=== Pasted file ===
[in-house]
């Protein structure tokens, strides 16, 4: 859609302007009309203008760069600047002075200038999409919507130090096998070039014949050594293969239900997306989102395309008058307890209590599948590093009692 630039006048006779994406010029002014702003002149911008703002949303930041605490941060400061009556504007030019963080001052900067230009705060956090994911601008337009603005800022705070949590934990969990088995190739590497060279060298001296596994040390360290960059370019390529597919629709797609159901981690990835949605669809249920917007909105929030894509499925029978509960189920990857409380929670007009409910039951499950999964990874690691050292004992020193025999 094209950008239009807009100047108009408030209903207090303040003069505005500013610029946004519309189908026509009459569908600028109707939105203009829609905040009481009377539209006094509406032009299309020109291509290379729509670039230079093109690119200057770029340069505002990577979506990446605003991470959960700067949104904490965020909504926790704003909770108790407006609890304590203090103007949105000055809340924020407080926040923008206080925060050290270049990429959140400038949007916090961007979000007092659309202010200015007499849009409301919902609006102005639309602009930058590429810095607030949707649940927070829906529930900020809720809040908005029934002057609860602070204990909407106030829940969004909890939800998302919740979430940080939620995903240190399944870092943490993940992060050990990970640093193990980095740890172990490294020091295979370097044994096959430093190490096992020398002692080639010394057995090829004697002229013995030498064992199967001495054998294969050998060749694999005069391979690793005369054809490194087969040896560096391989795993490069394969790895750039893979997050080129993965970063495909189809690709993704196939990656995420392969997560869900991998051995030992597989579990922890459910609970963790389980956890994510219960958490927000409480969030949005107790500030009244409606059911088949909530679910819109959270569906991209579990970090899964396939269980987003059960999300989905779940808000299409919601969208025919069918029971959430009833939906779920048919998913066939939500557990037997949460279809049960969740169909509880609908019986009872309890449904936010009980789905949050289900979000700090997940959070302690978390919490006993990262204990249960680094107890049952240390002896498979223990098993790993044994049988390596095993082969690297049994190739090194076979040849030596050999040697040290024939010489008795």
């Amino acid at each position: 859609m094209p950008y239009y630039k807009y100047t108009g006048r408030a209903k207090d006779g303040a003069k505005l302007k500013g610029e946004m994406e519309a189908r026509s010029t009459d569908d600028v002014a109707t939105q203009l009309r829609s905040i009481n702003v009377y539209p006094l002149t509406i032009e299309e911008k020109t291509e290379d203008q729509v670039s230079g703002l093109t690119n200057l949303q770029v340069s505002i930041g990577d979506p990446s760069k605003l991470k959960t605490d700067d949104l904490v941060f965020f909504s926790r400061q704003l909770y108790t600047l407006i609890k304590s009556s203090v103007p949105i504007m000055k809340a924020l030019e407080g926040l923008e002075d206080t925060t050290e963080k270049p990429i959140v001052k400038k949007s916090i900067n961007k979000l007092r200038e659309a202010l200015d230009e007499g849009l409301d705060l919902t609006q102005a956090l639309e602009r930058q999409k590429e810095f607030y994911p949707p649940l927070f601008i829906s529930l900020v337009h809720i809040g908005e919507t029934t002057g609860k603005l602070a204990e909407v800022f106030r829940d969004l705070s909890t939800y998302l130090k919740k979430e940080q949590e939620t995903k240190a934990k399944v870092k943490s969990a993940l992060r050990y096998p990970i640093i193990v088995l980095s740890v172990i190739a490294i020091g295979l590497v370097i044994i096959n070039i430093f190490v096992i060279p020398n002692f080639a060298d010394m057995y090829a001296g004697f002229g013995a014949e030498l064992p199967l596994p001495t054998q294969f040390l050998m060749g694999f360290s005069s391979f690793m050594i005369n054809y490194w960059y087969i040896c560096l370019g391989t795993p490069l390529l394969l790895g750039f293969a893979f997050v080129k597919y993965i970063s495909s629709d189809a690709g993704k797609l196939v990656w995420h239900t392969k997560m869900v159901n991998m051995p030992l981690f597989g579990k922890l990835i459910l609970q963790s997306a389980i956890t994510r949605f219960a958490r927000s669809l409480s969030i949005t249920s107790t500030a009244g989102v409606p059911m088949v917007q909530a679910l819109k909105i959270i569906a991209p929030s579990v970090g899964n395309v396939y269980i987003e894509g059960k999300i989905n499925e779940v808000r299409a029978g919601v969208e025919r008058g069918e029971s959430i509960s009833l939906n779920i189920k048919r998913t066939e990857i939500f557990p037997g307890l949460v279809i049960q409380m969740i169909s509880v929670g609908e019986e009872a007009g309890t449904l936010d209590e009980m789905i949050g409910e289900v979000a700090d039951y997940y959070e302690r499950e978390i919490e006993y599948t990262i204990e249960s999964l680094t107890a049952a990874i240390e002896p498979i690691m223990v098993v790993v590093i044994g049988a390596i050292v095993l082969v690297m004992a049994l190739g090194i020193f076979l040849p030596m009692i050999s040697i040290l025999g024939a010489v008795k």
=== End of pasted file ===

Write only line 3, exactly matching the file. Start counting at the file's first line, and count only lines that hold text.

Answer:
């Amino acid at each position: 859609m094209p950008y239009y630039k807009y100047t108009g006048r408030a209903k207090d006779g303040a003069k505005l302007k500013g610029e946004m994406e519309a189908r026509s010029t009459d569908d600028v002014a109707t939105q203009l009309r829609s905040i009481n702003v009377y539209p006094l002149t509406i032009e299309e911008k020109t291509e290379d203008q729509v670039s230079g703002l093109t690119n200057l949303q770029v340069s505002i930041g990577d979506p990446s760069k605003l991470k959960t605490d700067d949104l904490v941060f965020f909504s926790r400061q704003l909770y108790t600047l407006i609890k304590s009556s203090v103007p949105i504007m000055k809340a924020l030019e407080g926040l923008e002075d206080t925060t050290e963080k270049p990429i959140v001052k400038k949007s916090i900067n961007k979000l007092r200038e659309a202010l200015d230009e007499g849009l409301d705060l919902t609006q102005a956090l639309e602009r930058q999409k590429e810095f607030y994911p949707p649940l927070f601008i829906s529930l900020v337009h809720i809040g908005e919507t029934t002057g609860k603005l602070a204990e909407v800022f106030r829940d969004l705070s909890t939800y998302l130090k919740k979430e940080q949590e939620t995903k240190a934990k399944v870092k943490s969990a993940l992060r050990y096998p990970i640093i193990v088995l980095s740890v172990i190739a490294i020091g295979l590497v370097i044994i096959n070039i430093f190490v096992i060279p020398n002692f080639a060298d010394m057995y090829a001296g004697f002229g013995a014949e030498l064992p199967l596994p001495t054998q294969f040390l050998m060749g694999f360290s005069s391979f690793m050594i005369n054809y490194w960059y087969i040896c560096l370019g391989t795993p490069l390529l394969l790895g750039f293969a893979f997050v080129k597919y993965i970063s495909s629709d189809a690709g993704k797609l196939v990656w995420h239900t392969k997560m869900v159901n991998m051995p030992l981690f597989g579990k922890l990835i459910l609970q963790s997306a389980i956890t994510r949605f219960a958490r927000s669809l409480s969030i949005t249920s107790t500030a009244g989102v409606p059911m088949v917007q909530a679910l819109k909105i959270i569906a991209p929030s579990v970090g899964n395309v396939y269980i987003e894509g059960k999300i989905n499925e779940v808000r299409a029978g919601v969208e025919r008058g069918e029971s959430i509960s009833l939906n779920i189920k048919r998913t066939e990857i939500f557990p037997g307890l949460v279809i049960q409380m969740i169909s509880v929670g609908e019986e009872a007009g309890t449904l936010d209590e009980m789905i949050g409910e289900v979000a700090d039951y997940y959070e302690r499950e978390i919490e006993y599948t990262i204990e249960s999964l680094t107890a049952a990874i240390e002896p498979i690691m223990v098993v790993v590093i044994g049988a390596i050292v095993l082969v690297m004992a049994l190739g090194i020193f076979l040849p030596m009692i050999s040697i040290l025999g024939a010489v008795k």